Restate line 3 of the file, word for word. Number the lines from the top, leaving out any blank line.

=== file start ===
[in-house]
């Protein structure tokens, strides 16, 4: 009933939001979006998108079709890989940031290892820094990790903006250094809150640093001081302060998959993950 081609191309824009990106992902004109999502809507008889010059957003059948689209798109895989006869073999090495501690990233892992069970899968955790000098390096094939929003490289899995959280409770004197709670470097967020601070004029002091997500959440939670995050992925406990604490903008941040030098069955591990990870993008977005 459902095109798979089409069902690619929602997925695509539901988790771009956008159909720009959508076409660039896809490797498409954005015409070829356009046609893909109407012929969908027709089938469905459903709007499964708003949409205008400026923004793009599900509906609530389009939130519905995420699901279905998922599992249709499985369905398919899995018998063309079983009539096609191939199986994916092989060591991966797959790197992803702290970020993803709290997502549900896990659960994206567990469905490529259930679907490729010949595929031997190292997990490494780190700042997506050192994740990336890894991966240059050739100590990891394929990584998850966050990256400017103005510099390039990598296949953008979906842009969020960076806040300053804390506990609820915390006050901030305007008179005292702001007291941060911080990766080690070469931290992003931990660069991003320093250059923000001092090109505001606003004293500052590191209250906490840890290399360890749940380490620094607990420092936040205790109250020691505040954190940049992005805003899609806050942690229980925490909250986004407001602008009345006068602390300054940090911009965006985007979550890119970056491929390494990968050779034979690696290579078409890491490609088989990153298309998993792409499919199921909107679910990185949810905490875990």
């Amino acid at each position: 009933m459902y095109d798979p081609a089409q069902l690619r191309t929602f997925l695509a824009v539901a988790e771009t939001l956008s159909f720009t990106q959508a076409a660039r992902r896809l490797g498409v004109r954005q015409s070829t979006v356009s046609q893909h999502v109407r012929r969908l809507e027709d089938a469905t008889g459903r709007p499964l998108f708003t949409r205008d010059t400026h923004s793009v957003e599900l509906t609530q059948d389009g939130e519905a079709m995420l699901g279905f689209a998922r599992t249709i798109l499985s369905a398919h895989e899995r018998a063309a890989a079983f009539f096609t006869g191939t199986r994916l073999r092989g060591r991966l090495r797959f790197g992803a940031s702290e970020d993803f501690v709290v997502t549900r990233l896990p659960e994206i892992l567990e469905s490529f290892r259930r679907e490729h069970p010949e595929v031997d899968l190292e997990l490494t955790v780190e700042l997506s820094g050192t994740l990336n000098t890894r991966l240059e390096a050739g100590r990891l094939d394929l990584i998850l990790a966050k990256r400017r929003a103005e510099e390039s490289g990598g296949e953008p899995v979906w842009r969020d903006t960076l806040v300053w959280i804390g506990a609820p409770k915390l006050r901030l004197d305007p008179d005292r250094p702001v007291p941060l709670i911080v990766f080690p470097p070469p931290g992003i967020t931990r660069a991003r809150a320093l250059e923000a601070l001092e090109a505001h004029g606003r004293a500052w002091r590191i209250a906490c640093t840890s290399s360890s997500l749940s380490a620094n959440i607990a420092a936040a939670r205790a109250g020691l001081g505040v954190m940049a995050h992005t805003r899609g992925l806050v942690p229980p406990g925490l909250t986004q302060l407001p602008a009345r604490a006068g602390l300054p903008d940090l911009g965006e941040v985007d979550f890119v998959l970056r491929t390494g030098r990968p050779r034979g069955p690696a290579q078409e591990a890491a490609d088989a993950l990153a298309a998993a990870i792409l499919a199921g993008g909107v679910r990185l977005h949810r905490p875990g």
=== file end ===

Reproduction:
């Amino acid at each position: 009933m459902y095109d798979p081609a089409q069902l690619r191309t929602f997925l695509a824009v539901a988790e771009t939001l956008s159909f720009t990106q959508a076409a660039r992902r896809l490797g498409v004109r954005q015409s070829t979006v356009s046609q893909h999502v109407r012929r969908l809507e027709d089938a469905t008889g459903r709007p499964l998108f708003t949409r205008d010059t400026h923004s793009v957003e599900l509906t609530q059948d389009g939130e519905a079709m995420l699901g279905f689209a998922r599992t249709i798109l499985s369905a398919h895989e899995r018998a063309a890989a079983f009539f096609t006869g191939t199986r994916l073999r092989g060591r991966l090495r797959f790197g992803a940031s702290e970020d993803f501690v709290v997502t549900r990233l896990p659960e994206i892992l567990e469905s490529f290892r259930r679907e490729h069970p010949e595929v031997d899968l190292e997990l490494t955790v780190e700042l997506s820094g050192t994740l990336n000098t890894r991966l240059e390096a050739g100590r990891l094939d394929l990584i998850l990790a966050k990256r400017r929003a103005e510099e390039s490289g990598g296949e953008p899995v979906w842009r969020d903006t960076l806040v300053w959280i804390g506990a609820p409770k915390l006050r901030l004197d305007p008179d005292r250094p702001v007291p941060l709670i911080v990766f080690p470097p070469p931290g992003i967020t931990r660069a991003r809150a320093l250059e923000a601070l001092e090109a505001h004029g606003r004293a500052w002091r590191i209250a906490c640093t840890s290399s360890s997500l749940s380490a620094n959440i607990a420092a936040a939670r205790a109250g020691l001081g505040v954190m940049a995050h992005t805003r899609g992925l806050v942690p229980p406990g925490l909250t986004q302060l407001p602008a009345r604490a006068g602390l300054p903008d940090l911009g965006e941040v985007d979550f890119v998959l970056r491929t390494g030098r990968p050779r034979g069955p690696a290579q078409e591990a890491a490609d088989a993950l990153a298309a998993a990870i792409l499919a199921g993008g909107v679910r990185l977005h949810r905490p875990g």